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An unknown scribe

It is possible to determine where the Codex Gigas was produced based on the manuscript's content and notes. But it is harder to know who the scribe was.

A black and white photo of a man showing a giant book.

Caretaker Gustavsson with the Codex Gigas in the showroom at the National Library 1929.

Origin in what is now Czechia

The Codex Gigas was written in medieval Bohemia. We know that because the manuscript's calendar mentions Bohemian saints. In addition, the manuscript's necrology (medieval list of dates of death) contains a large number of Czech names of both well-known and obscure people. A chronicle about Bohemia further confirms the origin of the Codex Gigas.

Clues to the dating

The manuscript has been dated to 1204–1230. This conclusion is based on several different clues.

  • The Bohemian saint Prokop (Procopius), who was canonised in 1204, is listed in the calendar under 4 July. In principle, this means that the manuscript cannot have been written before that year.
  • At the same time, the manuscript must have been written after 1223, because the Bishop of Prague, Andreas (1214–1223), appears under 30 July in the necrology. He died in 1223 and is the last in a number of historically identifiable people from the end of the 10th century until the beginning of the 13th century whose names appear in the necrology.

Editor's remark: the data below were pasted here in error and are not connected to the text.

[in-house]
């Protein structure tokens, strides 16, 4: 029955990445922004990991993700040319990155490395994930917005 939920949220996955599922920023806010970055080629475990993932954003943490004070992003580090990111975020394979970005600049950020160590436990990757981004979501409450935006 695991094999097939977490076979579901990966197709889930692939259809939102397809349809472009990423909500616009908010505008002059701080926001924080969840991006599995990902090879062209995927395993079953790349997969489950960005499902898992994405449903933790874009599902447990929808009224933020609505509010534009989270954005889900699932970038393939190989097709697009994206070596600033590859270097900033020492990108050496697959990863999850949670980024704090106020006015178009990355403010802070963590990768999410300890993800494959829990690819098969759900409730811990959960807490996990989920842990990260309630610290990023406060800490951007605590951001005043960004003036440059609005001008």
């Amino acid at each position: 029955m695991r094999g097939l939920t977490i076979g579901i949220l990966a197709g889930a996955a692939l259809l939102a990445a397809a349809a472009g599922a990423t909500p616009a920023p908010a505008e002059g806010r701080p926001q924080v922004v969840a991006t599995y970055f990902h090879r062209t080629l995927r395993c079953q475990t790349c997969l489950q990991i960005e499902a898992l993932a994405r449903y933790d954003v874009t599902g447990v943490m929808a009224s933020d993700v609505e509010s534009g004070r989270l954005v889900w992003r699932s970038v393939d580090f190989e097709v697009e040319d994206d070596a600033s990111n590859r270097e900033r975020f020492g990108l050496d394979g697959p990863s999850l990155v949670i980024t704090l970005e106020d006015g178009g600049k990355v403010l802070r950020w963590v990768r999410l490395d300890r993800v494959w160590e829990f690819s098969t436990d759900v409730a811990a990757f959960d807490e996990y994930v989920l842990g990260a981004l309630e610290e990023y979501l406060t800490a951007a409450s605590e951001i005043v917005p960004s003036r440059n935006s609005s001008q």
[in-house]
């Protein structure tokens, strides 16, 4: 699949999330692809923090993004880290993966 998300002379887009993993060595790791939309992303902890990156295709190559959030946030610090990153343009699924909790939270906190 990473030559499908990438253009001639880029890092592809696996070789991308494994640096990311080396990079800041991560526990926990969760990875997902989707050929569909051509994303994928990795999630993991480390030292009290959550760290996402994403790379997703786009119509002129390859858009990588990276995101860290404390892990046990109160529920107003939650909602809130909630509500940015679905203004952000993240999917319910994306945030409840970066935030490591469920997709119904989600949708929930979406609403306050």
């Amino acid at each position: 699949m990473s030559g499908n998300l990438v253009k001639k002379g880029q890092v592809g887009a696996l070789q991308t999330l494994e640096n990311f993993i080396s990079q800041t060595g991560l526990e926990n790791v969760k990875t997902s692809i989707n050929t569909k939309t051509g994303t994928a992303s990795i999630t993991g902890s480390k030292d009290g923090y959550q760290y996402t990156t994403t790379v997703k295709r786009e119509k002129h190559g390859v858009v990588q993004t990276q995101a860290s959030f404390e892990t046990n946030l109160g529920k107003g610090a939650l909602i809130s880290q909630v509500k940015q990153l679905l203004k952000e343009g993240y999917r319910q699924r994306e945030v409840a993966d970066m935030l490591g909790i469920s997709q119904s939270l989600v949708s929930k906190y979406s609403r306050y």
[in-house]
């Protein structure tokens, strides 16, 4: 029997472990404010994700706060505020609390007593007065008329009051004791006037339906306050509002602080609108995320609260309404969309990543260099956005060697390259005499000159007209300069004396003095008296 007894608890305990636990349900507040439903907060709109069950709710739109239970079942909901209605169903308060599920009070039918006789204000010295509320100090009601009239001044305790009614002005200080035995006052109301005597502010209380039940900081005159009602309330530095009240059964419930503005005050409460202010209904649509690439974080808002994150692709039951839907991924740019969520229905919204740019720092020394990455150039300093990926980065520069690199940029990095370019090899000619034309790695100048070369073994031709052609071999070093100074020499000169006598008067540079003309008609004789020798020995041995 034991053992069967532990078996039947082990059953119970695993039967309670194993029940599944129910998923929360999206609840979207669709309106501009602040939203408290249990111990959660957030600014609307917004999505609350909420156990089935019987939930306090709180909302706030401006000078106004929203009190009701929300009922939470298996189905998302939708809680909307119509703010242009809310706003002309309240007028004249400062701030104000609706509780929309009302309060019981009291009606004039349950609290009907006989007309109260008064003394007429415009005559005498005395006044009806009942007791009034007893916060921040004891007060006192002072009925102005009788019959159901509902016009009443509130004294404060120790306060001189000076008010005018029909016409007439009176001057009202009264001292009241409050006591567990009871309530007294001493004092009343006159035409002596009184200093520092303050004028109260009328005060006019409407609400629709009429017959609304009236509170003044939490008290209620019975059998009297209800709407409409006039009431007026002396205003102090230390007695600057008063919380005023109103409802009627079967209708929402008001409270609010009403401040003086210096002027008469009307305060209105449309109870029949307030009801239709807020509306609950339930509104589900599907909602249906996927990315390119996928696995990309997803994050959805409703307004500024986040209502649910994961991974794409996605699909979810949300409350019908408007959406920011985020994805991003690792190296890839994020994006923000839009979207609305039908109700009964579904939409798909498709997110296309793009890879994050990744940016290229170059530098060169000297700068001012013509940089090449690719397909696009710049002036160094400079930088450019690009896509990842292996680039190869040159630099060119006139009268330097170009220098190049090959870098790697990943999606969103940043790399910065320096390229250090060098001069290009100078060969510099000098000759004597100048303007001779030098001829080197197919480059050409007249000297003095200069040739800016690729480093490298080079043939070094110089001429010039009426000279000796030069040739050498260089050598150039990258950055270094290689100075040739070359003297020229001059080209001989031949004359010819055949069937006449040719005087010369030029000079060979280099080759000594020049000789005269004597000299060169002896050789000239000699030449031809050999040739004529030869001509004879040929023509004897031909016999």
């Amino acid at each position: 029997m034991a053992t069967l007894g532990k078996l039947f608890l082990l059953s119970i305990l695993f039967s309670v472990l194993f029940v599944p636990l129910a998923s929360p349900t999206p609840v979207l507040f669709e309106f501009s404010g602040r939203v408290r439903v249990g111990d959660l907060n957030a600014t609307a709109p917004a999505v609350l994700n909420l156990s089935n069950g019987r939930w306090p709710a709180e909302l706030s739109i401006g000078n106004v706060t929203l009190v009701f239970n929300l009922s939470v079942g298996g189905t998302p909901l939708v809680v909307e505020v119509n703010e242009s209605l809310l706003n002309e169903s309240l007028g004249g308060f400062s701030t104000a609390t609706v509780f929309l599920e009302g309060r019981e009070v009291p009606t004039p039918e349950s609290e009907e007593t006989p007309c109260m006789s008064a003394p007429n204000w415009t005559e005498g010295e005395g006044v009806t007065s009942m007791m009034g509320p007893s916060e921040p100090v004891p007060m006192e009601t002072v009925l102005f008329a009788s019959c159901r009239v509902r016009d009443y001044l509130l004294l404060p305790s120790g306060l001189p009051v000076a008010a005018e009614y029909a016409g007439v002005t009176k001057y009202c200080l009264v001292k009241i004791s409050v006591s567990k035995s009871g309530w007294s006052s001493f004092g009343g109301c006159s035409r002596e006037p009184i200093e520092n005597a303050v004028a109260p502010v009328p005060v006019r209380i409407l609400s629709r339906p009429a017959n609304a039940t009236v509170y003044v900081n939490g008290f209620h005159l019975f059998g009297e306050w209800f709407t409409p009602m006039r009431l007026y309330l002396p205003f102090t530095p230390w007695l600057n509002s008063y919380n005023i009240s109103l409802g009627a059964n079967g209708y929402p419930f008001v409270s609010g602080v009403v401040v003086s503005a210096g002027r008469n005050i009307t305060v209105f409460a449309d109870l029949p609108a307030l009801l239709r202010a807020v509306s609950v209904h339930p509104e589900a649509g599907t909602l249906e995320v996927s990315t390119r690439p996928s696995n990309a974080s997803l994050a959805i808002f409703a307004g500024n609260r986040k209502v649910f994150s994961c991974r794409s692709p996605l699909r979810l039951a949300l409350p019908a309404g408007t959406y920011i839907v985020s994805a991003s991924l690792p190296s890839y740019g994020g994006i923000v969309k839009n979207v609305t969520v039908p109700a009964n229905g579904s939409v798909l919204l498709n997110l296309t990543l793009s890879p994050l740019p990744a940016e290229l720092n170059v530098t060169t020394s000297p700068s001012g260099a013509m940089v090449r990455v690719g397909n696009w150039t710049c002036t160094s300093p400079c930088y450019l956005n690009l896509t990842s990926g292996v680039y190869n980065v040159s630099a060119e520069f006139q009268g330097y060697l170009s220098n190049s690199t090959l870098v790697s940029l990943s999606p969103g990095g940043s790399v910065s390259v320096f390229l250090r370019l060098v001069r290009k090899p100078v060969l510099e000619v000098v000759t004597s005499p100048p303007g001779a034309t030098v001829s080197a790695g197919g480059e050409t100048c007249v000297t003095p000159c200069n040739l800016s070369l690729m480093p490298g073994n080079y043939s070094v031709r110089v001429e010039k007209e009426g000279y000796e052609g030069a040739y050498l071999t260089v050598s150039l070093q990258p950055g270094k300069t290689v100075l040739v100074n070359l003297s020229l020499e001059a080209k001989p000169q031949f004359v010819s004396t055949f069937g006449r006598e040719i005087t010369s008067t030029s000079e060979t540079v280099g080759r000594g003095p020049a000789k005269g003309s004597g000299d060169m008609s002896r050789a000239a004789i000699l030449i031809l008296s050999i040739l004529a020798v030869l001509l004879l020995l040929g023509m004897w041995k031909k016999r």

• However, the name of the King of Bohemia, Ottokar I of the Přemyslid dynasty, does not appear. Because he died in 1230, this would indicate that the Codex Gigas was finished sometime between 1224 and 1230.

Who wrote the Codex Gigas?

The Codex Gigas’ scribe is unknown. It has been speculated whether it could have been the monk Herman, whose name appears in the manuscript's necrology for 10 November with the designation inclusus (shut in). The term inclusus was taken to imply an association with the legend of the sinful, immured monk who, with the Devil's help, was said to have written the entirety of the Codex Gigas in a single night.

Alone and immured

The term inclusus actually denotes a person, usually affiliated with a monastery, who lives in isolation in a cell for religious reasons, or as a penitent. After a trial period lasting at least one year, such a man could be locked away in a cell by a bishop. Sometimes this cell would be walled shut, accompanied by a requiem mass sung by monks to symbolise a funeral. This way of life was not uncommon among Benedictine and Cistercian monks.

Sometimes this cell would be walled shut, accompanied by a requiem mass sung by monks to symbolise a funeral.
A page from the Codex Gigas.
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